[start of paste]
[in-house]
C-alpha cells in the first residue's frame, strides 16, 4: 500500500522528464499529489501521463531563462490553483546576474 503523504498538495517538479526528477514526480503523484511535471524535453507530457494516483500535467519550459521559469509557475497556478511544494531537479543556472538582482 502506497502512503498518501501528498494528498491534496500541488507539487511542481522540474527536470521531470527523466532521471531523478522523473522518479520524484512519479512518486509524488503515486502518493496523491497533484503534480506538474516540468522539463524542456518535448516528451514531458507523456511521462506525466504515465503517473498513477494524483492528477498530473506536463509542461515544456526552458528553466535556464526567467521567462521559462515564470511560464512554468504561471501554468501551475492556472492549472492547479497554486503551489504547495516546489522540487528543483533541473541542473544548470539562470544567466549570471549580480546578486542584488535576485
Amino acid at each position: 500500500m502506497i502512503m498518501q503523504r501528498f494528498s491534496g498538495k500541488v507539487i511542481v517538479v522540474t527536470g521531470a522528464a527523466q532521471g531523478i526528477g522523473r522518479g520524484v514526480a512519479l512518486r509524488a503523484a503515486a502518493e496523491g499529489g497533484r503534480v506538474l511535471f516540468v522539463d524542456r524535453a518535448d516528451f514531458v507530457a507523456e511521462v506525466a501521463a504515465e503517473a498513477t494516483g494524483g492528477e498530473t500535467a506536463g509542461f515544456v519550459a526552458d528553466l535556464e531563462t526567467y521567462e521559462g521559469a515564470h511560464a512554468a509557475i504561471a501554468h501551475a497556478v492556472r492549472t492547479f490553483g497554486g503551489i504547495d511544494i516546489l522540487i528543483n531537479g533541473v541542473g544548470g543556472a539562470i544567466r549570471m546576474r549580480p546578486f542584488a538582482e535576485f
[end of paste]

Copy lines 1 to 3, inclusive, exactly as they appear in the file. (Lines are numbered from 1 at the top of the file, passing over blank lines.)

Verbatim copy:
[in-house]
C-alpha cells in the first residue's frame, strides 16, 4: 500500500522528464499529489501521463531563462490553483546576474 503523504498538495517538479526528477514526480503523484511535471524535453507530457494516483500535467519550459521559469509557475497556478511544494531537479543556472538582482 502506497502512503498518501501528498494528498491534496500541488507539487511542481522540474527536470521531470527523466532521471531523478522523473522518479520524484512519479512518486509524488503515486502518493496523491497533484503534480506538474516540468522539463524542456518535448516528451514531458507523456511521462506525466504515465503517473498513477494524483492528477498530473506536463509542461515544456526552458528553466535556464526567467521567462521559462515564470511560464512554468504561471501554468501551475492556472492549472492547479497554486503551489504547495516546489522540487528543483533541473541542473544548470539562470544567466549570471549580480546578486542584488535576485
Amino acid at each position: 500500500m502506497i502512503m498518501q503523504r501528498f494528498s491534496g498538495k500541488v507539487i511542481v517538479v522540474t527536470g521531470a522528464a527523466q532521471g531523478i526528477g522523473r522518479g520524484v514526480a512519479l512518486r509524488a503523484a503515486a502518493e496523491g499529489g497533484r503534480v506538474l511535471f516540468v522539463d524542456r524535453a518535448d516528451f514531458v507530457a507523456e511521462v506525466a501521463a504515465e503517473a498513477t494516483g494524483g492528477e498530473t500535467a506536463g509542461f515544456v519550459a526552458d528553466l535556464e531563462t526567467y521567462e521559462g521559469a515564470h511560464a512554468a509557475i504561471a501554468h501551475a497556478v492556472r492549472t492547479f490553483g497554486g503551489i504547495d511544494i516546489l522540487i528543483n531537479g533541473v541542473g544548470g543556472a539562470i544567466r549570471m546576474r549580480p546578486f542584488a538582482e535576485f